Assessing The Damage

Understanding the extent and nature of the damage to your concrete driveway is crucial before you start any repair work. Proper assessment ensures that you choose the right repair method and avoid unnecessary costs.

Types of Cracks

Cracks in concrete driveways can vary significantly, and it’s important to differentiate between superficial and structural cracks.

Superficial Cracks

These are usually hairline cracks that appear on the surface of the concrete. They are often caused by minor shrinkage as the concrete dries and cures. Superficial cracks are generally less than 1/8 inch wide and do not penetrate deeply into the slab. They are primarily an aesthetic concern and can usually be repaired with simple patching materials.

Structural Cracks

Structural cracks are more serious and can compromise the integrity of your driveway. These cracks are typically wider and deeper, often extending through the entire thickness of the concrete. Structural cracks can be caused by factors such as heavy loads, freeze-thaw cycles, or ground movement. They may also result from poor initial installation or inadequate reinforcement. Addressing structural cracks often requires more comprehensive repairs, such as injecting epoxy or using concrete overlays.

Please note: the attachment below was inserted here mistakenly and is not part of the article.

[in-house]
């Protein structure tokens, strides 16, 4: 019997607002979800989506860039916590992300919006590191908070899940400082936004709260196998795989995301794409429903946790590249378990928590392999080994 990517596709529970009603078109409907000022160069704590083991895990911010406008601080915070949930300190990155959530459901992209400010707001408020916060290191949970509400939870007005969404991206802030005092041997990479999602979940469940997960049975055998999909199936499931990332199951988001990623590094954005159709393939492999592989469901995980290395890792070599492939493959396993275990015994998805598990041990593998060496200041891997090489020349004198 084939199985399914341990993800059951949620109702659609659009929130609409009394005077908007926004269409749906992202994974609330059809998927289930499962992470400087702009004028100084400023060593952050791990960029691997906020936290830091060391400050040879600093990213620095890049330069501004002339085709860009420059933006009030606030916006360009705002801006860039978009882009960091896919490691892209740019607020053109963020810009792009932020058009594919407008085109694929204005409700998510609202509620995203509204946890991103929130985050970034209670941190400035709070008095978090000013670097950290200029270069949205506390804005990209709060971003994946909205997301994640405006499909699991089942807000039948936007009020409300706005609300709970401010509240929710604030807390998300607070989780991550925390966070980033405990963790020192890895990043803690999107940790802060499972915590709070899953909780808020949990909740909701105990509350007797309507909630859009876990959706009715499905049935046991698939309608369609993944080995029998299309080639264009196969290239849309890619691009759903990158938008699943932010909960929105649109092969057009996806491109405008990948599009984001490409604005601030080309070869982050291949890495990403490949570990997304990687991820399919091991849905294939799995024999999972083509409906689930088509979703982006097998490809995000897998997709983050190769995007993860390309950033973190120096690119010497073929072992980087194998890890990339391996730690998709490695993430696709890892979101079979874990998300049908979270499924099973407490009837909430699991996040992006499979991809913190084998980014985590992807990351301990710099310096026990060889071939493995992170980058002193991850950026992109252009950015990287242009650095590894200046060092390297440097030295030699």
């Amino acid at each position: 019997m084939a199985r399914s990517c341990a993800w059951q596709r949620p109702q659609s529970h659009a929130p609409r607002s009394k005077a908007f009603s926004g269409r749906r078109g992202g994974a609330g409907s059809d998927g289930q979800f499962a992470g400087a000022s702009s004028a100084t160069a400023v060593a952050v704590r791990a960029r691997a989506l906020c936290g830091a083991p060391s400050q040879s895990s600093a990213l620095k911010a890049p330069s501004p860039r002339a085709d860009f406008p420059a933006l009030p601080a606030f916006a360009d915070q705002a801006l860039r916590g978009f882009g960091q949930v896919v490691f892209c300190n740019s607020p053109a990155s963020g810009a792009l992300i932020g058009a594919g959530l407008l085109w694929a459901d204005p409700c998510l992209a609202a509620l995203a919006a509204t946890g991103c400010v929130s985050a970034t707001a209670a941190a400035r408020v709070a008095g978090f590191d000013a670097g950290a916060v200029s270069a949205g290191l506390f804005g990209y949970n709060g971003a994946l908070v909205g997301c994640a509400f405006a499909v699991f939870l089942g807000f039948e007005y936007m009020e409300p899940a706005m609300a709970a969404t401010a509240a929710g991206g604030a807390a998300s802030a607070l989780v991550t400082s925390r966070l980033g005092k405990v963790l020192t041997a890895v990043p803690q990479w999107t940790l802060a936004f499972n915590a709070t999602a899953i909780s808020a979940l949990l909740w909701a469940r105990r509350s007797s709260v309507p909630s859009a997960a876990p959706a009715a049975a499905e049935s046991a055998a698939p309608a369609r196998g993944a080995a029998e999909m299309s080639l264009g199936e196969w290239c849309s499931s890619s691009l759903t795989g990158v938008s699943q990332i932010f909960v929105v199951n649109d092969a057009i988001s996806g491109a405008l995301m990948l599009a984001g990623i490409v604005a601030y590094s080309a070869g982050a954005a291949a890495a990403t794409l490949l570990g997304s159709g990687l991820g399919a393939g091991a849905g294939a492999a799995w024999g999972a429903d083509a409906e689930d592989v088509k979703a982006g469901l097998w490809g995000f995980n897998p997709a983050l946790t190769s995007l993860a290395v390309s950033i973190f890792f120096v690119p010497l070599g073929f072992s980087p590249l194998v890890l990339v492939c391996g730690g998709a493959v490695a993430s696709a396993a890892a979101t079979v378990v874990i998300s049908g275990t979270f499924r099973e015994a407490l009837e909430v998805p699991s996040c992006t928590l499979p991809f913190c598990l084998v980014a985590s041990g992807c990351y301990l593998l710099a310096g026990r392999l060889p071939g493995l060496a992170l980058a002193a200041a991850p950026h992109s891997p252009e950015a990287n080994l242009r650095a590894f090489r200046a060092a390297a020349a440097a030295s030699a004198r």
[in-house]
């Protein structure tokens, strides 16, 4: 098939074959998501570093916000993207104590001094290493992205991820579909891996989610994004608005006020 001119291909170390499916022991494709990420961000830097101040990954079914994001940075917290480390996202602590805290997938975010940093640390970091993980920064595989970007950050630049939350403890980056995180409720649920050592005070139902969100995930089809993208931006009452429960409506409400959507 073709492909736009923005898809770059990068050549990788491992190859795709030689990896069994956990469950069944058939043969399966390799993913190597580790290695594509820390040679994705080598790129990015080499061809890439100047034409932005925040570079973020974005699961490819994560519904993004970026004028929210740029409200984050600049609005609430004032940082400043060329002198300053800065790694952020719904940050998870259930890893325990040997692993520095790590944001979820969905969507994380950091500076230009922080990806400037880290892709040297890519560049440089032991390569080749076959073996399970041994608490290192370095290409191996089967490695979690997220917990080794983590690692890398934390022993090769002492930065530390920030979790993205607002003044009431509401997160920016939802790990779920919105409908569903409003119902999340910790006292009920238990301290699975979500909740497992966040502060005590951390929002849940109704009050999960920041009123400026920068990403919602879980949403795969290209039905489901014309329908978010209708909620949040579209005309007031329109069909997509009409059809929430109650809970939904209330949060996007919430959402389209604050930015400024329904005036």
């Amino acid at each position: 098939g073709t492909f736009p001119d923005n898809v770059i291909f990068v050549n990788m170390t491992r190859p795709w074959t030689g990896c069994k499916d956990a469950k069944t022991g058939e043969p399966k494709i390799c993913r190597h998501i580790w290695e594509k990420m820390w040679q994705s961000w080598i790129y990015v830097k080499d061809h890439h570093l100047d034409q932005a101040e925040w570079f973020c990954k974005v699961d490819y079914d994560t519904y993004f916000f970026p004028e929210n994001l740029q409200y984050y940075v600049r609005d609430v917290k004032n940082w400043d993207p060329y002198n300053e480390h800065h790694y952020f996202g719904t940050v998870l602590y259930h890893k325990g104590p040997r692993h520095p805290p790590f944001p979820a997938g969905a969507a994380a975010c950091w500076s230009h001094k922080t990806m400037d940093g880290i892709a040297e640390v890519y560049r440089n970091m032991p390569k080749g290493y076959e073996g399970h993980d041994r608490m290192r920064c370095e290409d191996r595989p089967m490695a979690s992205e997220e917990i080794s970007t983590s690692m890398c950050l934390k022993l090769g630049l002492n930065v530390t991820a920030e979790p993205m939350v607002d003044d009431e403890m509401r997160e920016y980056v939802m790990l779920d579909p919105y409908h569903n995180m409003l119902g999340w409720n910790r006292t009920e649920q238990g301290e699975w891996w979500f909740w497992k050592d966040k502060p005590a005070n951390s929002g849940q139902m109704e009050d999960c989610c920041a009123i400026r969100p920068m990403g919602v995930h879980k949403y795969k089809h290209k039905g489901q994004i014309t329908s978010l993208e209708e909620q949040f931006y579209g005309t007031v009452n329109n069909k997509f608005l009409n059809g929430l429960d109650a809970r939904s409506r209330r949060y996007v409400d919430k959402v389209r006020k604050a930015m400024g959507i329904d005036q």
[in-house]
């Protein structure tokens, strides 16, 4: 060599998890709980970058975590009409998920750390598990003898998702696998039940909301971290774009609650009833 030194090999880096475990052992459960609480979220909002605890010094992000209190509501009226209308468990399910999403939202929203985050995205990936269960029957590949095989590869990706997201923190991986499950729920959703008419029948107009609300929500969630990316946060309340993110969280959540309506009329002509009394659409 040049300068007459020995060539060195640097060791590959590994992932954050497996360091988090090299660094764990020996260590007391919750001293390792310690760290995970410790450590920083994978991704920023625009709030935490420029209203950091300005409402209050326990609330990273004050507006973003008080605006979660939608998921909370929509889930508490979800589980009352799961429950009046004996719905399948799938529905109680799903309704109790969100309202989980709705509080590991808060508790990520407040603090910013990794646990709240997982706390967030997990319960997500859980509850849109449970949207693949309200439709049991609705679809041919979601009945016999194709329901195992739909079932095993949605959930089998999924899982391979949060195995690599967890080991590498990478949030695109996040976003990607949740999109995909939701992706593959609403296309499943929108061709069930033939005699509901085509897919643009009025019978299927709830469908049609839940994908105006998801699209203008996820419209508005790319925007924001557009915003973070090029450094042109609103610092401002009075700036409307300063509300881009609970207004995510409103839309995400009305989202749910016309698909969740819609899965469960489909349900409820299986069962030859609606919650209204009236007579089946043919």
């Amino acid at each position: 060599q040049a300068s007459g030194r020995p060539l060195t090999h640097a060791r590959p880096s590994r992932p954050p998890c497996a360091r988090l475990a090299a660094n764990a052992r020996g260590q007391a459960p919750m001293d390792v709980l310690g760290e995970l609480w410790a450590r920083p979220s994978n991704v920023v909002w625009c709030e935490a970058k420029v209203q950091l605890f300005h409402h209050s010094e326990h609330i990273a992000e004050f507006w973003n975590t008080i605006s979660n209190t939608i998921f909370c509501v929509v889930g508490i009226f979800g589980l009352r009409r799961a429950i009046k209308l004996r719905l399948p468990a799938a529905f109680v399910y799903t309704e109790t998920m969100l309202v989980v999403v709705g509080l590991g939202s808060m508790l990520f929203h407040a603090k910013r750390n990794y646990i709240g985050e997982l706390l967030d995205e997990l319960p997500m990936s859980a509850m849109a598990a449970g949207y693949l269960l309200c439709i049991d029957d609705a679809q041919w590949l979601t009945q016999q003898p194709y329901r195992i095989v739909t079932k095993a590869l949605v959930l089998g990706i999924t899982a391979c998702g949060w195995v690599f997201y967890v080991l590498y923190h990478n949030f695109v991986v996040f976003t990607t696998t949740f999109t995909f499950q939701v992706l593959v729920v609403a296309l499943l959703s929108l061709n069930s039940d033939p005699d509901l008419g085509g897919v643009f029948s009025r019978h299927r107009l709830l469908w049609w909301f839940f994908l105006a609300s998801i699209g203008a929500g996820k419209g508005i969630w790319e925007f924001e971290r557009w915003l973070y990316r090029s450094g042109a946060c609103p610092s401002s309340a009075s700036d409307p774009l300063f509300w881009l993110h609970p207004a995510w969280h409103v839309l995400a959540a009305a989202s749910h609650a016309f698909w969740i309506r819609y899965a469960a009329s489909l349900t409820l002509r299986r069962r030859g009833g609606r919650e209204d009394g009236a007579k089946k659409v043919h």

Severity of the Damage

Assessing the severity of the damage is the next step. Here are some tips to help you evaluate the extent of the cracks and other issues in your concrete driveway:

1. Measure the Width and Depth

Use a tape measure or crack gauge to measure the width and depth of the cracks. Cracks wider than 1/8 inch or deeper than 1/4 inch usually indicate more severe damage.

2. Inspect for Additional Damage